Top 5 Tips for Beginning Creative Nonfiction Writers

davidstarkey
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This spring, I am offering five tips to students writing in each of the four genres covered in my textbook, Creative Writing: Four Genres in Brief. This time around, the focus is creative nonfiction.

Of all the genres typically taught in an introductory creative writing course, students are most likely to be familiar with the conventions of the essay. Unfortunately, many of them think of the form as a stultifying exercise in repeating material already taught by the teacher—the opposite of “creative,” and an endeavor to be completed as quickly as possible, nowadays possibly with the help of Artificial Intelligence. Fortunately, the creative nonfiction essay, which can take the form of a memoir, an argument, a lyric essay, literary journalism, or a variety of other incarnations, draws students back to the pure pleasure of recording their own thoughts in ways that readers will admire, appreciate, and happily return to.

Here are my Top 5 Tips for Beginning Creative Nonfiction Students:

  1. Tell a story. After many years of writing essays for school, you may have come to believe that, as long as you address the basic parameters of your assignment, your essay will be perfectly fine. Alas, a dull, meandering text that doesn’t engage the reader is detrimental to any piece of creative nonfiction. To get the narrative juices flowing, borrow some of the techniques you learned from fiction writing—creating believable characters, employing memorable dialogue, vividly setting a scene—and give your readers a jolt of excitement as they realize you are going to keep them interested in your essay.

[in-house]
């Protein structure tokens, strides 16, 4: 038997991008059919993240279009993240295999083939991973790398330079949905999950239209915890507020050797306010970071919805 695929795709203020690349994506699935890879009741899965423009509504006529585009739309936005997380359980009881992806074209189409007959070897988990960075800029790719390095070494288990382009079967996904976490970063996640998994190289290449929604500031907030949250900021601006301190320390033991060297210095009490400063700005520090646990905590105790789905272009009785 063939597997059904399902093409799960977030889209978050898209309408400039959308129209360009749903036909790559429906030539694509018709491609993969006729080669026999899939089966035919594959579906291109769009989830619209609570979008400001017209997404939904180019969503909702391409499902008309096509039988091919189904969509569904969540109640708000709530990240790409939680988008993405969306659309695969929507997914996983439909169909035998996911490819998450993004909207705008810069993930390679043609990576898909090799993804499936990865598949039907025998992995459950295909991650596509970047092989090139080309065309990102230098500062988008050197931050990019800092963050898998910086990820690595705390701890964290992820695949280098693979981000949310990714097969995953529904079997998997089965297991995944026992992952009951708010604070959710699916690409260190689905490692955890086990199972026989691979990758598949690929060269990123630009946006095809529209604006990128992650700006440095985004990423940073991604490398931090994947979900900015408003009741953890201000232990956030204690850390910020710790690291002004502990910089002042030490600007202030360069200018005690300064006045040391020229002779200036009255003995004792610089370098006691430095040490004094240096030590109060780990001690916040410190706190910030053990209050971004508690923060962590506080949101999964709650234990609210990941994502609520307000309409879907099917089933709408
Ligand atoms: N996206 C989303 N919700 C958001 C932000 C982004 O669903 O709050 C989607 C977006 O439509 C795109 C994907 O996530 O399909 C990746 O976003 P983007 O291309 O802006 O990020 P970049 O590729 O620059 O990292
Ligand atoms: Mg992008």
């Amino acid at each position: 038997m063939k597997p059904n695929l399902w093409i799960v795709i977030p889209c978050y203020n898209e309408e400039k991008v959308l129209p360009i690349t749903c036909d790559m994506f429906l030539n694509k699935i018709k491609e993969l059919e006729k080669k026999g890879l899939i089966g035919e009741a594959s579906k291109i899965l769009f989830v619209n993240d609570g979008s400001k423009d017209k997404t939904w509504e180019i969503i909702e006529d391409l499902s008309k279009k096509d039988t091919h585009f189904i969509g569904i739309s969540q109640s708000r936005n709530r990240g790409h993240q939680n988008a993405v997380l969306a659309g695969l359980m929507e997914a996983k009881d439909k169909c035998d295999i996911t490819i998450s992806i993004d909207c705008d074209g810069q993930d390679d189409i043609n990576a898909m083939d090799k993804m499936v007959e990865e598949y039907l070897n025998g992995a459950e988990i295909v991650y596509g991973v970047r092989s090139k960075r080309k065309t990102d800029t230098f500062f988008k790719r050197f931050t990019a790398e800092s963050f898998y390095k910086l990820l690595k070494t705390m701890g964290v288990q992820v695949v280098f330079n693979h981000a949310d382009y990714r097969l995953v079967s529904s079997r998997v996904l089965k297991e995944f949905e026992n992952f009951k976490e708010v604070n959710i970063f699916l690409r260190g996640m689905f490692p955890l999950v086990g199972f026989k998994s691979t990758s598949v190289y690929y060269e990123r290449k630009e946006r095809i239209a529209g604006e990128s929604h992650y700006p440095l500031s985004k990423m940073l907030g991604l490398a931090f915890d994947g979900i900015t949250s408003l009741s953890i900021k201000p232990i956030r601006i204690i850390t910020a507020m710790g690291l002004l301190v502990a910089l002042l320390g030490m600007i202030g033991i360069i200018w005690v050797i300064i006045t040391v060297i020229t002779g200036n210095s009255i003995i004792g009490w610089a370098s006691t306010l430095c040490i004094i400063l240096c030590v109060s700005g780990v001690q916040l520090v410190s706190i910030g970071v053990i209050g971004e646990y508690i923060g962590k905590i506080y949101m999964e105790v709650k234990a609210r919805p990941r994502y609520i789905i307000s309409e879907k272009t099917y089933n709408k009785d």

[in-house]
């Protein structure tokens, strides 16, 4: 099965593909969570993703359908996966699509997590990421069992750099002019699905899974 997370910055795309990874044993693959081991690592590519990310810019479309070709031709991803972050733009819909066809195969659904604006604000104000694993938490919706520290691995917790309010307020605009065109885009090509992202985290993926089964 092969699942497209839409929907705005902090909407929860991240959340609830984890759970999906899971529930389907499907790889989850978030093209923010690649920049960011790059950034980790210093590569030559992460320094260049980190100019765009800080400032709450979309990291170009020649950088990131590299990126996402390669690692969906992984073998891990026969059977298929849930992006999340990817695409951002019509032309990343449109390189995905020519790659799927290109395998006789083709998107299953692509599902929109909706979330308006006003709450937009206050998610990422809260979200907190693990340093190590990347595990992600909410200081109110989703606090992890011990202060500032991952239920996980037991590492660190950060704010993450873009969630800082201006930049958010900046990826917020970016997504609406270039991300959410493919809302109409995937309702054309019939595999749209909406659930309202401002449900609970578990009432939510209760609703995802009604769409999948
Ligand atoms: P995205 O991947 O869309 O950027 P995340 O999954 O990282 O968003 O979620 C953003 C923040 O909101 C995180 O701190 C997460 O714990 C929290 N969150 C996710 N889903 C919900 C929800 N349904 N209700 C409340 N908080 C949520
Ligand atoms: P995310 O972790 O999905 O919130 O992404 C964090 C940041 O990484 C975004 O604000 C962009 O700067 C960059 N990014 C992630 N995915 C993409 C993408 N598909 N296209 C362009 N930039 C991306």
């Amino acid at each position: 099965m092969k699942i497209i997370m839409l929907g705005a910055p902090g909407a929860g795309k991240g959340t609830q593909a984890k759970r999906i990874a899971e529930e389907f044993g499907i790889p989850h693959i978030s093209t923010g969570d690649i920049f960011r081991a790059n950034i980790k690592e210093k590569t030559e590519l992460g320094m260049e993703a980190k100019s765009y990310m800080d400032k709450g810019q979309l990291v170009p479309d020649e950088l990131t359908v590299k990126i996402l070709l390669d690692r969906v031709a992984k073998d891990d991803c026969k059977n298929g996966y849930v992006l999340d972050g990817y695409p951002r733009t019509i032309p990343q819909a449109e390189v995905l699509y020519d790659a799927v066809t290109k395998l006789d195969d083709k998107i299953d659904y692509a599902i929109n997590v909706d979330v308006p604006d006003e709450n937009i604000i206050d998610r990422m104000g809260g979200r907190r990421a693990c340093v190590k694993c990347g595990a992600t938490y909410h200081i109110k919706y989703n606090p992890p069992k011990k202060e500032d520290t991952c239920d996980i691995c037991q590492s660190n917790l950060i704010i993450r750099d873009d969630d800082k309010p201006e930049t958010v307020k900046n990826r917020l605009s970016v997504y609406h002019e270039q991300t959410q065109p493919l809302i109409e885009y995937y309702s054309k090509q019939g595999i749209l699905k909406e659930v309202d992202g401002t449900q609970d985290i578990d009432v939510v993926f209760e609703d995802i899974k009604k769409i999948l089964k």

2. Use concrete details. One of the surest ways to keeps readers engaged is to employ concrete details—references to things they can see, hear, smell, taste and touch. Granted, if you are writing about something that happened years ago, you may have to do some serious memory work (if the events happened to you), or some extensive research (if they did not). That said, whatever time you invest in bringing the world you’re writing about to life will be time well spent.
  3. Write with style. When you’re slogging through another assigned essay that you may not care too much about, it’s easy to fall into the habit of just typing out the first thing that comes into your mind. However, creative nonfiction is all about expressing yourself as eloquently and memorably as possible. Revision is crucial. There are many differently styles you can turn to, from the plain and straightforward to the elegant and refined, but whichever one you choose, you should dive in, embrace it, then make it fully your own.
  4. Be clear about your own role in the essay. The personal essay frequently (and rightly) has the author/narrator at its center, and if you choose that point of view, be sure to think about how you are coming across to your readers. Are you trustworthy and credible, or do you seem uncertain and ambiguous in regard to your material? And don’t forget that you don’t necessarily have to take the central role. Plenty of interesting essays have the author on the edge of the action, looking on and commenting as appropriate.
  5. Tell the truth. The first four tips address the “creative” aspect of this genre, but they are meaningless if you don’t adhere to the “nonfiction” element of the essay. Sure, “truth” is a hotly contested topic in our contentious times, but every writer knows in their bones what they feel to be the truth. Naturally, if you “feel” something happened when it didn’t, that’s not truth. But if you are writing and sense that the words you are laying down don’t reflect real events, then you know it’s time to stop, reread, and revise toward honesty.